The 81st Annual Meeting of the American Association of Physical Anthropologists (2012)


Gross characteristics and microscopic architecture of the vervet monkey (Chlorocebus sabaeus) placenta: Implications for anthropoid primate brain growth

JULIENNE N. RUTHERFORD1, PATRICK HURLEY2, MATTHEW LAWRENCE3, D. EUGENE REDMOND4 and JULIENNE RUTHERFORD1,5.

1Comparative Primate Biology Laboratory, University of Illinois at Chicago, 2St. Kitts Biomedical Research Foundation, 3RxGen, 4Departments of Psychiatry and Neurobiology, Yale University, 5Department of Oral Biology, University of Illinois at Chicago

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Little is known about placental growth and morphology across gestation in nonhuman primates. A rare time-series of 50 vervet monkey (Chlorocebus sabaeus) placentas from the St. Kitts Biomedical Research Foundation was characterized in terms of gross morphology and shifts in efficiency across the latter half of a species-typical 167-day gestation. Although both fetal mass and placental mass increased significantly with gestational age (Pearson’s correlations: r=0.85, p<0.001; r=0.64, p<0.01, respectively), growth was not symmetrical. Placental efficiency during period 2 (d. 131-159) was 43% greater than that of period 1 (d. 83-130) (T-test: t=-3.60, p<0.001), with placental mass accrual slowing at day 130 while fetal mass continued to increase. This suggests there is an important shift in the metabolic capacity of the placenta, perhaps in relation to investment in developmental events such as brain growth. This slowing of gross increases in placental mass is coupled with an expansion of the microscopic surface area of the villi with associated increases in topographical complexity, a mechanism by which nutrient and oxygen exchange increases to support the energetic burden of late gestation brain and somatic growth. A better understanding of how the placenta drives and constrains fetal and brain growth in anthropoid primates is directly relevant to developmental models of human brain evolution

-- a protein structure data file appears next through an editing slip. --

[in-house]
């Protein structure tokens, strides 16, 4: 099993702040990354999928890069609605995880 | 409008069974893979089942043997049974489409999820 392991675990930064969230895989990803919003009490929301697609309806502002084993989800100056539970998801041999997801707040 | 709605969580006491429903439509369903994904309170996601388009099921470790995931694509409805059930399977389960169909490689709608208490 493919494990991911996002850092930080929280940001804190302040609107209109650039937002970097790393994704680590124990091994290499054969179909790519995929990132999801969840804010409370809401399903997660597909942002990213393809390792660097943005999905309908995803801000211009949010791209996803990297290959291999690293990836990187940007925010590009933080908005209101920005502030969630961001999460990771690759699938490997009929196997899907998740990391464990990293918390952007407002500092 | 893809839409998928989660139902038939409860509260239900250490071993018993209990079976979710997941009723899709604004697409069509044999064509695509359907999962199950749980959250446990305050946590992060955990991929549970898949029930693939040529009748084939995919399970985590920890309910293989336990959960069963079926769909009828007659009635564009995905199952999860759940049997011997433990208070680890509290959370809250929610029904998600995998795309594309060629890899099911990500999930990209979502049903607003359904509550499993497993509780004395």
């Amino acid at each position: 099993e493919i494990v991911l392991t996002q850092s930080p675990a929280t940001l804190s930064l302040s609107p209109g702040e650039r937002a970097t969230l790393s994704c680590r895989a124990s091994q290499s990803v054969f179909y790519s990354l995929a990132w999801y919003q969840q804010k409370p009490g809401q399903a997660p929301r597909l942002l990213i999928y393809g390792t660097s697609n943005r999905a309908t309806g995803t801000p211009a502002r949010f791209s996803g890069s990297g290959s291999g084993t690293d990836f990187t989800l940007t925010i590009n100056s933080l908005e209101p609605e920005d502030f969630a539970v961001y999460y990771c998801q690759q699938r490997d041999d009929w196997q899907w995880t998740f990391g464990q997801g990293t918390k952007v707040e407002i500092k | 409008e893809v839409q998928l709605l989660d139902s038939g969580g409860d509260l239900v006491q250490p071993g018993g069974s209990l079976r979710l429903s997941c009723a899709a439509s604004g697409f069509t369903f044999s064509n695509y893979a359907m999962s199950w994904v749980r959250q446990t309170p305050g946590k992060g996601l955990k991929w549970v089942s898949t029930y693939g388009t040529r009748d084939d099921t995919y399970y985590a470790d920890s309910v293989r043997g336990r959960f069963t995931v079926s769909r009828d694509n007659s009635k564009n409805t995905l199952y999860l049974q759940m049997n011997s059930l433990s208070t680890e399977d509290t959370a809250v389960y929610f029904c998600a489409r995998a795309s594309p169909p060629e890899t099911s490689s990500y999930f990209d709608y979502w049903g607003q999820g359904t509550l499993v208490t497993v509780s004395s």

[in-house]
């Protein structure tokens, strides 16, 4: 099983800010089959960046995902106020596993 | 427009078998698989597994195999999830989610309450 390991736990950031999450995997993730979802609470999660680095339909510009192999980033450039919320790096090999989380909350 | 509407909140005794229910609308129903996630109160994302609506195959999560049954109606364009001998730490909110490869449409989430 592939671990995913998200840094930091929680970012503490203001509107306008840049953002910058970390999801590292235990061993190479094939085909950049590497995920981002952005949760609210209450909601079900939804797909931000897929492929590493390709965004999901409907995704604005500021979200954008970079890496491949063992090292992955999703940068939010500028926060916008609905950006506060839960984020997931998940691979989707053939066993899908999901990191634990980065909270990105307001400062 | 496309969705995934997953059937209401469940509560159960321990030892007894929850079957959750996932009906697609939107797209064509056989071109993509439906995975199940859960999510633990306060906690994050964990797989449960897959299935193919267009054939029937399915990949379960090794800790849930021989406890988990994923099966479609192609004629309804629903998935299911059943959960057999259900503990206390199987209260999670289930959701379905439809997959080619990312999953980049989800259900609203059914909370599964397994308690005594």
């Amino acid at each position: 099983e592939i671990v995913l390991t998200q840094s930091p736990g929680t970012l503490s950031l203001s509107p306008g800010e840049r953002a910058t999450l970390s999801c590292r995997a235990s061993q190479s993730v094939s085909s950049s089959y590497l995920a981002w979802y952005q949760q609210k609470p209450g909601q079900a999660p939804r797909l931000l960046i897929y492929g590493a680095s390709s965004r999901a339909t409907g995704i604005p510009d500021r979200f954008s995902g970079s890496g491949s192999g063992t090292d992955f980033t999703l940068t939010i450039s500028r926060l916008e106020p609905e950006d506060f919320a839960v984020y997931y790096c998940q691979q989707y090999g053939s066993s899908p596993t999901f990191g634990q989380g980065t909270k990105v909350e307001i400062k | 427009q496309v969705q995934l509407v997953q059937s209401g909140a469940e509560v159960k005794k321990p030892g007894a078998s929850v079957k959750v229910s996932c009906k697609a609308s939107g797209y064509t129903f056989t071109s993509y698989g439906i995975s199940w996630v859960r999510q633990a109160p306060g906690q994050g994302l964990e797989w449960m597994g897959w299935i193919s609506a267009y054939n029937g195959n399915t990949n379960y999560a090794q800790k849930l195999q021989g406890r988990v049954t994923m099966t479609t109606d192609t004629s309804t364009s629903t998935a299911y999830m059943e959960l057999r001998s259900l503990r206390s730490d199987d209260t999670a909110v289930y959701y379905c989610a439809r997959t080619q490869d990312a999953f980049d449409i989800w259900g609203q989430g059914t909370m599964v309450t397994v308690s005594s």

This study was directly funded by an American Association of Physical Anthropologists Career Development Grant and a Building Interdisciplinary Research Careers in Women’s Health (BIRCWH) faculty scholarship from the National Institute of Child Health and Human Development and the National Institutes of Health Office of Research on Women’s Health (K12HD055892).

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